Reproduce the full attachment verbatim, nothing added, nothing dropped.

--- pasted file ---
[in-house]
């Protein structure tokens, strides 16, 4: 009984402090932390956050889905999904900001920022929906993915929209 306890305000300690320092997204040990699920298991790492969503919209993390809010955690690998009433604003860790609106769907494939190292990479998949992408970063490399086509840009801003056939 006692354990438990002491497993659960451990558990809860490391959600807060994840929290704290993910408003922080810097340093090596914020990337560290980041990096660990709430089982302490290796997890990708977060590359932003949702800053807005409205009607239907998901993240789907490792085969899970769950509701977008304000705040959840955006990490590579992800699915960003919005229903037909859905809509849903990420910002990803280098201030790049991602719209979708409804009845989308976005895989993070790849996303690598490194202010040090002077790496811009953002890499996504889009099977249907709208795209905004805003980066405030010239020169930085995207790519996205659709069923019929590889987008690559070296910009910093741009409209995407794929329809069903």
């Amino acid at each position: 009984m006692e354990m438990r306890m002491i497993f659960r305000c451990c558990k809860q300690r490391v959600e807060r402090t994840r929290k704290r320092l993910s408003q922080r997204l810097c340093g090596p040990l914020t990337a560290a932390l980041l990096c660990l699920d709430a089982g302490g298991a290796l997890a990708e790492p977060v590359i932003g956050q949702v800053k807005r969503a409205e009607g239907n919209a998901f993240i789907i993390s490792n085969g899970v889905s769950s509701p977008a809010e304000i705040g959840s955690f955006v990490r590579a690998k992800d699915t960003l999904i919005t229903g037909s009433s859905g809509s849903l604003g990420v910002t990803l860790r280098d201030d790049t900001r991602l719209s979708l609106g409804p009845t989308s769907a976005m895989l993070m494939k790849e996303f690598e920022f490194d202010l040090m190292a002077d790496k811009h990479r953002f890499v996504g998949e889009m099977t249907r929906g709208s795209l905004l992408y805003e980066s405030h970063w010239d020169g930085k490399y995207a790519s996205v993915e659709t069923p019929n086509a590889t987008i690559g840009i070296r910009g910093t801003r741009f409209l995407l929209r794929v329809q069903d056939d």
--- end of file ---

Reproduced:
[in-house]
């Protein structure tokens, strides 16, 4: 009984402090932390956050889905999904900001920022929906993915929209 306890305000300690320092997204040990699920298991790492969503919209993390809010955690690998009433604003860790609106769907494939190292990479998949992408970063490399086509840009801003056939 006692354990438990002491497993659960451990558990809860490391959600807060994840929290704290993910408003922080810097340093090596914020990337560290980041990096660990709430089982302490290796997890990708977060590359932003949702800053807005409205009607239907998901993240789907490792085969899970769950509701977008304000705040959840955006990490590579992800699915960003919005229903037909859905809509849903990420910002990803280098201030790049991602719209979708409804009845989308976005895989993070790849996303690598490194202010040090002077790496811009953002890499996504889009099977249907709208795209905004805003980066405030010239020169930085995207790519996205659709069923019929590889987008690559070296910009910093741009409209995407794929329809069903």
């Amino acid at each position: 009984m006692e354990m438990r306890m002491i497993f659960r305000c451990c558990k809860q300690r490391v959600e807060r402090t994840r929290k704290r320092l993910s408003q922080r997204l810097c340093g090596p040990l914020t990337a560290a932390l980041l990096c660990l699920d709430a089982g302490g298991a290796l997890a990708e790492p977060v590359i932003g956050q949702v800053k807005r969503a409205e009607g239907n919209a998901f993240i789907i993390s490792n085969g899970v889905s769950s509701p977008a809010e304000i705040g959840s955690f955006v990490r590579a690998k992800d699915t960003l999904i919005t229903g037909s009433s859905g809509s849903l604003g990420v910002t990803l860790r280098d201030d790049t900001r991602l719209s979708l609106g409804p009845t989308s769907a976005m895989l993070m494939k790849e996303f690598e920022f490194d202010l040090m190292a002077d790496k811009h990479r953002f890499v996504g998949e889009m099977t249907r929906g709208s795209l905004l992408y805003e980066s405030h970063w010239d020169g930085k490399y995207a790519s996205v993915e659709t069923p019929n086509a590889t987008i690559g840009i070296r910009g910093t801003r741009f409209l995407l929209r794929v329809q069903d056939d």